Probing the relationship between electromagnetic ion cyclotron waves and plasmaspheric plumes near geosynchronous orbit
Posch, J.L.; Engebretson, M.J.; Murphy, M.T.; Denton, M.H.; Lessard, M.R.; Horne, Richard B.. 2010 Probing the relationship between electromagnetic ion cyclotron waves and plasmaspheric plumes near geosynchronous orbit. Journal of Geophysical Research, 115, A11205. 18, pp. 10.1029/2010JA015446Before downloading, please read NORA policies.
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Plasmaspheric plumes created during disturbed geomagnetic conditions have been suggested as a major cause of increased occurrences of electromagnetic ion cyclotron (EMIC) waves at these times. We have catalogued occurrences of strong Pc1 EMIC waves from 1996 through 2003 at three automated geophysical observatories operated by the British Antarctic Survey at auroral zone latitudes in Antarctica (L = 6.28, 7.68, and 8.07) and have compared them to the occurrence of plasmaspheric plumes in space, using simultaneous data from the Magnetospheric Plasma Analyzer on the Los Alamos National Laboratory 1990-095 spacecraft, in geosynchronous orbit at the same magnetic longitude. A superposed epoch analysis of these data was conducted for several categories of disturbed geomagnetic conditions, including magnetic storms, high-speed streams, and storm sudden commencements. We found only a weak correspondence between the occurrence of strong Pc1 waves observed on the ground and either plasmaspheric plumes or intervals of extended plasmasphere at geosynchronous orbit before, during, or after the onset of any of these categories. Strong Pc1 activity peaked near or slightly after local noon during all storm phases, consistent with equatorial observations by the Active Magnetospheric Particle Tracer Explorers/Charge Composition Explorer satellite at these L shells. The highest Pc1 occurrence probability was at or 1-2 days before storm onset and during the late recovery phase. Occurrence was lowest during the early recovery phase, consistent with the decrease in solar wind pressure often seen at this time. The peak at onset is consistent with earlier observations of waves in the outer magnetosphere stimulated by sudden impulses and magnetospheric compressions.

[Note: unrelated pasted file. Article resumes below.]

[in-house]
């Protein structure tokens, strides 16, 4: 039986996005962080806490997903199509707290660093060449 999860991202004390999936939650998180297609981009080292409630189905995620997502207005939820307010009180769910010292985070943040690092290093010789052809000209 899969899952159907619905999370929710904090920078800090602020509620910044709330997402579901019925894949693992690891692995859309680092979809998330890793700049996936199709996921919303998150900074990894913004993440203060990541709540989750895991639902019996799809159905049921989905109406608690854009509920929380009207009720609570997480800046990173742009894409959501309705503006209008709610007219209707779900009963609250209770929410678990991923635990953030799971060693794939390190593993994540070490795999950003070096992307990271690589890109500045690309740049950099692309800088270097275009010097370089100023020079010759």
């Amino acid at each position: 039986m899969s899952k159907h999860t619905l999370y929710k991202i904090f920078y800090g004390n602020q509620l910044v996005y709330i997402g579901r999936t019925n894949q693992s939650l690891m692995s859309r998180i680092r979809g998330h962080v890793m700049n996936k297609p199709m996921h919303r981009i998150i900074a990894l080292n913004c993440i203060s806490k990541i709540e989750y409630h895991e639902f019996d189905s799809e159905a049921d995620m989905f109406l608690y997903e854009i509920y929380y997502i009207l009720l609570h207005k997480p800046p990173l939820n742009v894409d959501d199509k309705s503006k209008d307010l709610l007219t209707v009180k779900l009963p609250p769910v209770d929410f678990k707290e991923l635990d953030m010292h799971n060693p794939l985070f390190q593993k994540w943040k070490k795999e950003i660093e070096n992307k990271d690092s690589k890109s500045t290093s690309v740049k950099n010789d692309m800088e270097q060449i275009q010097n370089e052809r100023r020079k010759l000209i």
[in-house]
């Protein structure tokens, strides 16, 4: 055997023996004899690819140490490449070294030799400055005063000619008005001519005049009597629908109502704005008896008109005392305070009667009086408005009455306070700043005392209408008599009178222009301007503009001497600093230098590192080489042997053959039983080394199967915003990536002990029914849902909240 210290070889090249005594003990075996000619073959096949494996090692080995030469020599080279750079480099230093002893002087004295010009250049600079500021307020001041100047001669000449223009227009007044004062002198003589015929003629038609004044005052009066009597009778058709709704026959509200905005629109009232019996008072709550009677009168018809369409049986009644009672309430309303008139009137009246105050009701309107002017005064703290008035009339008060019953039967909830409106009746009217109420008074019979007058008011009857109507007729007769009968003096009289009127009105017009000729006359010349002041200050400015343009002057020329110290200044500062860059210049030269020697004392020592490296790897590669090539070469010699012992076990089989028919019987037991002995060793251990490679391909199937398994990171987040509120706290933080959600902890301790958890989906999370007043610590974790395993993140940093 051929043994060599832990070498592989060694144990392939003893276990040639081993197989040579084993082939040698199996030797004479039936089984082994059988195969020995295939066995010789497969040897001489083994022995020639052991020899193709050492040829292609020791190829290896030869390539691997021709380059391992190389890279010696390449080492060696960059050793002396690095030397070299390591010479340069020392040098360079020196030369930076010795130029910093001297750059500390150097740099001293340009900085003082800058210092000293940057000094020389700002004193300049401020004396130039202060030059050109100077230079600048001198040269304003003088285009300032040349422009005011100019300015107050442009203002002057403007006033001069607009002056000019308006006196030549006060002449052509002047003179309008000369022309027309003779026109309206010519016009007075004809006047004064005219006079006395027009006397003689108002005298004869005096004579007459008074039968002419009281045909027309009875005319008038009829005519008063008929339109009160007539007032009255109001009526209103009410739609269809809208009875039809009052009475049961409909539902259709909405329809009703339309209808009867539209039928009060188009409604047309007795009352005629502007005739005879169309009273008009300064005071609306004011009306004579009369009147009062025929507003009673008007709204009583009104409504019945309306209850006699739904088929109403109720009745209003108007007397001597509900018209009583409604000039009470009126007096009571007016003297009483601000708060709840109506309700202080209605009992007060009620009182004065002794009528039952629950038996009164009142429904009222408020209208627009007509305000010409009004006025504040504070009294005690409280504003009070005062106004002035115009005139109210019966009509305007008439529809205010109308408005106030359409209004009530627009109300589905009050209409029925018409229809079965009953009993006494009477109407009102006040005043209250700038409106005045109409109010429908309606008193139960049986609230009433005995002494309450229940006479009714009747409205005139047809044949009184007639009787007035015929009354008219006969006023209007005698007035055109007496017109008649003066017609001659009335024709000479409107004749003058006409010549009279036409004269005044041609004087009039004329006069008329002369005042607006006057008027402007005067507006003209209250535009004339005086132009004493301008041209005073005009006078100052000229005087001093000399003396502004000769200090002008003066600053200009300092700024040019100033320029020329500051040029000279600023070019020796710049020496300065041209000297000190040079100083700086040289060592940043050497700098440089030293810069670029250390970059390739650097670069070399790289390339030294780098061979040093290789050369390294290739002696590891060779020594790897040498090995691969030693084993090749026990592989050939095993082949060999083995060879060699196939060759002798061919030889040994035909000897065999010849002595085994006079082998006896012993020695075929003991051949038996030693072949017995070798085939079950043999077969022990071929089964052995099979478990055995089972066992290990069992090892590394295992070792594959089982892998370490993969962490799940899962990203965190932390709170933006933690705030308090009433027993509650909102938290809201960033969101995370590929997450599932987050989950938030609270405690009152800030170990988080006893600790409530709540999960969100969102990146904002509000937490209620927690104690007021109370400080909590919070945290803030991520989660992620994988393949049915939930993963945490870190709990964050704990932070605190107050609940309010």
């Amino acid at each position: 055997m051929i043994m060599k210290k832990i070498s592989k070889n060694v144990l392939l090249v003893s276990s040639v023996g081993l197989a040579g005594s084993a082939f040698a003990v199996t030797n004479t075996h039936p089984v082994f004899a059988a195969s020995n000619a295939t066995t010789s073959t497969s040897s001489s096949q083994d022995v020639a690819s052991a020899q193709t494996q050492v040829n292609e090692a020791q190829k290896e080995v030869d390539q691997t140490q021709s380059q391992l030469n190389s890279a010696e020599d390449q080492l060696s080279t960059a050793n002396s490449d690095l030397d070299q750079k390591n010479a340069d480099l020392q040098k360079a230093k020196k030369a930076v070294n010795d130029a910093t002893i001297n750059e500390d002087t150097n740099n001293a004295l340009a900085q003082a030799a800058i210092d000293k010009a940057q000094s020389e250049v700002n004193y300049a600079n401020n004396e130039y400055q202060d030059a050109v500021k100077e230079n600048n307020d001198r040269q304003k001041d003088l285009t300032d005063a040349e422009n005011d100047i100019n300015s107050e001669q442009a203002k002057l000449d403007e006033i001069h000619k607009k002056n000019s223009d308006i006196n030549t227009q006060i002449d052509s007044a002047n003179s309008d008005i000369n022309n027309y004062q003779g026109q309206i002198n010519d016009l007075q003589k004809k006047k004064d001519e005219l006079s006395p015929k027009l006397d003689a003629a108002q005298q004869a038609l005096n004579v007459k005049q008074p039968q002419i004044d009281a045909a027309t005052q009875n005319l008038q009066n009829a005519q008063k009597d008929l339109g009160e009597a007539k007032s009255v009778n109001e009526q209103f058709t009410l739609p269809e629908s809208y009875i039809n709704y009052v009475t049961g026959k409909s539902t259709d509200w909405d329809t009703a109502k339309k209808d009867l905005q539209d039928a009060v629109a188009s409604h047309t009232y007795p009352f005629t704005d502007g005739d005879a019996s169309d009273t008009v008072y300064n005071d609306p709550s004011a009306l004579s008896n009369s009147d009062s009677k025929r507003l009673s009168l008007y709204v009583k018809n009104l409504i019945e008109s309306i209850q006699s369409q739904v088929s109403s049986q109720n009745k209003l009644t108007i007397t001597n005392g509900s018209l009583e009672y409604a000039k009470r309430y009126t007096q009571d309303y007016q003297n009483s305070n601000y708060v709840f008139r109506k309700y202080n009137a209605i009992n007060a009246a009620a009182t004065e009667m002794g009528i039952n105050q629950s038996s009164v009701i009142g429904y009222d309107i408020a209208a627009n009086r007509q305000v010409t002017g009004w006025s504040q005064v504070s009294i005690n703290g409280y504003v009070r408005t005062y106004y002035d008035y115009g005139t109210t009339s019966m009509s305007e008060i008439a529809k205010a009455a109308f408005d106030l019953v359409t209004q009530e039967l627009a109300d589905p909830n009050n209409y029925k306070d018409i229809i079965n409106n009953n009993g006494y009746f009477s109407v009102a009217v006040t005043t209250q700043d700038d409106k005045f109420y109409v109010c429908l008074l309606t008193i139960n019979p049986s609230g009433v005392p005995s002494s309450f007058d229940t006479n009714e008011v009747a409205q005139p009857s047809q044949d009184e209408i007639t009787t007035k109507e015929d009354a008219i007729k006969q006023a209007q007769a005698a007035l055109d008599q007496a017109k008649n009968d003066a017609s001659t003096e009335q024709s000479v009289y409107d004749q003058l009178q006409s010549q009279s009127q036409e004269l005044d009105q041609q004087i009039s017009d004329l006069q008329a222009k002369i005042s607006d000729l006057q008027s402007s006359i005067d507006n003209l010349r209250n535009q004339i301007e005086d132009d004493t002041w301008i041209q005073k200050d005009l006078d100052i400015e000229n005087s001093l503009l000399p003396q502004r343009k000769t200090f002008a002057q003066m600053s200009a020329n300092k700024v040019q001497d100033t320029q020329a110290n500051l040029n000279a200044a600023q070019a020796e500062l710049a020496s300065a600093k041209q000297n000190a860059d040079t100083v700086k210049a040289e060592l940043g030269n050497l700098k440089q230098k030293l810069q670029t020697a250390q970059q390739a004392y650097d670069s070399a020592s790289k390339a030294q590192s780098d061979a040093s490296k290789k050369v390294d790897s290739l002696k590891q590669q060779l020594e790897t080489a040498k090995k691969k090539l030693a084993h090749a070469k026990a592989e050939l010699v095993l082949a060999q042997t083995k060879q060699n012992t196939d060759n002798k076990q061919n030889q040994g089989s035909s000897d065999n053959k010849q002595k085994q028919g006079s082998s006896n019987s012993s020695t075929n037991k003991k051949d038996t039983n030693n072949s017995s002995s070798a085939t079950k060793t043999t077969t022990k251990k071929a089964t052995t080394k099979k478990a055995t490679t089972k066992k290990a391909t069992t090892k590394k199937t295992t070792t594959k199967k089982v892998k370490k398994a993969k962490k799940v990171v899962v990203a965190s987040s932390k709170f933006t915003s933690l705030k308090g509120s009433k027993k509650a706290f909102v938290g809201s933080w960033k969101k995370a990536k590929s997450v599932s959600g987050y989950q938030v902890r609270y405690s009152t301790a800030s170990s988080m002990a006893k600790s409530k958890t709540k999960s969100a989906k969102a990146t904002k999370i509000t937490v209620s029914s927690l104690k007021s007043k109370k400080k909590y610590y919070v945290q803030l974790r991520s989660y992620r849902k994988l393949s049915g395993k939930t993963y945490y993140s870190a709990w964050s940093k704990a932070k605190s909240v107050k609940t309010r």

|Item Type:||Publication - Article|
|Digital Object Identifier (DOI):||10.1029/2010JA015446|
|Programmes:||BAS Programmes > Polar Science for Planet Earth (2009 - ) > Climate|
|NORA Subject Terms:||Physics
|Date made live:||21 Dec 2010 11:23|
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